by Gor Mkrtchian
In representative democracies, voters ostensibly control the state through the politicians they vote for. However, most representative democracies fall far short of this goal. Three of the reasons for the trouble are the problems of scale, bundling, and omission. I will explore these three problems below and argue that privatization and decentralization can ameliorate them.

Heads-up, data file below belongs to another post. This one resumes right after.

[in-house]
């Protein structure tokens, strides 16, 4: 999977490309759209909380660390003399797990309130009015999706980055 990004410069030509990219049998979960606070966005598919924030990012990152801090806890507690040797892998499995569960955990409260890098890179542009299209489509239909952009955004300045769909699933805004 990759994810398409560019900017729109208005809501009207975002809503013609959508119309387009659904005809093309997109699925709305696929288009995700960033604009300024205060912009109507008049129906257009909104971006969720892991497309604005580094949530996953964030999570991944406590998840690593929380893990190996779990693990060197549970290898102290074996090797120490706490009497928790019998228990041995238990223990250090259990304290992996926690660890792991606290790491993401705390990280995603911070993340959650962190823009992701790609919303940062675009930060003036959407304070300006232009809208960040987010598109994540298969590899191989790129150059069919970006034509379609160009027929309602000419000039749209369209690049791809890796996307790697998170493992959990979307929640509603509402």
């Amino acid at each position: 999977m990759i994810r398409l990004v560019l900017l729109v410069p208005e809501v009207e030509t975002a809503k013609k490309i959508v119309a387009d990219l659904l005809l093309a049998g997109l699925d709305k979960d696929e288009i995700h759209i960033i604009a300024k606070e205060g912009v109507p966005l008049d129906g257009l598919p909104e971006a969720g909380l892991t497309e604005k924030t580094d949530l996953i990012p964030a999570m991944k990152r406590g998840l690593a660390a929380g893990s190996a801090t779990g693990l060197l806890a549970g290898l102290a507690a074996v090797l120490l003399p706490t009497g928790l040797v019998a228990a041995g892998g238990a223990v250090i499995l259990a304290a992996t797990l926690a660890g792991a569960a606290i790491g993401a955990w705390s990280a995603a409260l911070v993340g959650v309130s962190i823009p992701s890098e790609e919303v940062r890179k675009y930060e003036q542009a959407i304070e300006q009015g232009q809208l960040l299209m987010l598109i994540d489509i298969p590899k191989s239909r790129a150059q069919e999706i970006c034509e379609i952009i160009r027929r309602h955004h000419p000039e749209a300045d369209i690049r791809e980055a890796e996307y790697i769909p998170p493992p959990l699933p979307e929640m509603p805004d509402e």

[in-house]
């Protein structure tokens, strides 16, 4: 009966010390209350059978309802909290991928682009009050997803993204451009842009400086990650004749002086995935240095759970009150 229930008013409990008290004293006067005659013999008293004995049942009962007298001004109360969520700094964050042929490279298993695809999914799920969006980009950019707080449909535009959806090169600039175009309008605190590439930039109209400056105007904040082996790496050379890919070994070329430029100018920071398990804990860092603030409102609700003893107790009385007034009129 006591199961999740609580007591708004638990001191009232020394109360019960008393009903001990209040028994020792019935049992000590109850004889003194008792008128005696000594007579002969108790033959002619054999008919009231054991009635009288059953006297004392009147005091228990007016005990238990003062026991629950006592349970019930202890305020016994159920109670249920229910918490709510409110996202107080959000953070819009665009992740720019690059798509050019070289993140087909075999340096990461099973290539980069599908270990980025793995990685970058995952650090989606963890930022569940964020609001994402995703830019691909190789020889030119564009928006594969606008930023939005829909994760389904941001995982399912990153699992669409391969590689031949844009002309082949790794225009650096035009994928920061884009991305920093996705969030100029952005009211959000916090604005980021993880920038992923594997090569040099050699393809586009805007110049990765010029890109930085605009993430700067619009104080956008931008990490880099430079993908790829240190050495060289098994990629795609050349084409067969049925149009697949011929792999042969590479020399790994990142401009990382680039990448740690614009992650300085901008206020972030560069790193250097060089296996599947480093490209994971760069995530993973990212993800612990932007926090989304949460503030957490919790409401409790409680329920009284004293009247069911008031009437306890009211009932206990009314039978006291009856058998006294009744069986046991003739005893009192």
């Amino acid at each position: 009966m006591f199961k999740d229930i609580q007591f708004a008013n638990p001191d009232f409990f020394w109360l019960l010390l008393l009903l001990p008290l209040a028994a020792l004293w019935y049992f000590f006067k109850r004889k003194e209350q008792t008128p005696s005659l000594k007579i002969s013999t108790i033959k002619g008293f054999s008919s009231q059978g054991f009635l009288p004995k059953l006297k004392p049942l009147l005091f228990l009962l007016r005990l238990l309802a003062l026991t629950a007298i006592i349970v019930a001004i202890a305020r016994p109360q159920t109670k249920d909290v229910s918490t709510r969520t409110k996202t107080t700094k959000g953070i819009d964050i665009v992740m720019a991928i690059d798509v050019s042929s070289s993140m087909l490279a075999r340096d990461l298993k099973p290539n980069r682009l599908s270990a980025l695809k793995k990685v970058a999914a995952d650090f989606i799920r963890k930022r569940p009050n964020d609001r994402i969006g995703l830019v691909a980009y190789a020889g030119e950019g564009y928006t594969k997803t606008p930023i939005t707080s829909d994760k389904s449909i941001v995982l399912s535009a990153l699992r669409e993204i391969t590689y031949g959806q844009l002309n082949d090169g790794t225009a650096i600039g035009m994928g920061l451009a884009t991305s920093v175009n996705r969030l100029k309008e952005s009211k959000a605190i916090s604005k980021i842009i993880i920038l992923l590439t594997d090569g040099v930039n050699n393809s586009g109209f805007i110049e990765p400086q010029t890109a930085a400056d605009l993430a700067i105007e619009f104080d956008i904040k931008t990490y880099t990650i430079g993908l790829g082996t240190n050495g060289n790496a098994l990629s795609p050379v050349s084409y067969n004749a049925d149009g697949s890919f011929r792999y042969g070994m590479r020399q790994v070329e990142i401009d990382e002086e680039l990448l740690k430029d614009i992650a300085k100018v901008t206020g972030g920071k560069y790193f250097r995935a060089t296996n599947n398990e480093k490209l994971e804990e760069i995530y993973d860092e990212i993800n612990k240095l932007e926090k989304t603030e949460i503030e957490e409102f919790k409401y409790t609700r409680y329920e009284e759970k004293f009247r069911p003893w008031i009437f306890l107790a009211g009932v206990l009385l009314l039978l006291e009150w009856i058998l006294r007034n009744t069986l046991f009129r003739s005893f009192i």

The viability of meaningful political representation withers as the ratio of representatives to voters decreases. There are 435 members in the House of Representatives in a country of 328 million people. This means that each member “represents” an average of 755,000 people. How exactly does one person represent the federal legislative preferences of 755,000 diverse people? How do two senators embody the will of 600,000 Wyomingites, let alone all the Californians and Texans? Scale alone renders American democracy to a great extent meaningless, and yet this is almost never talked about.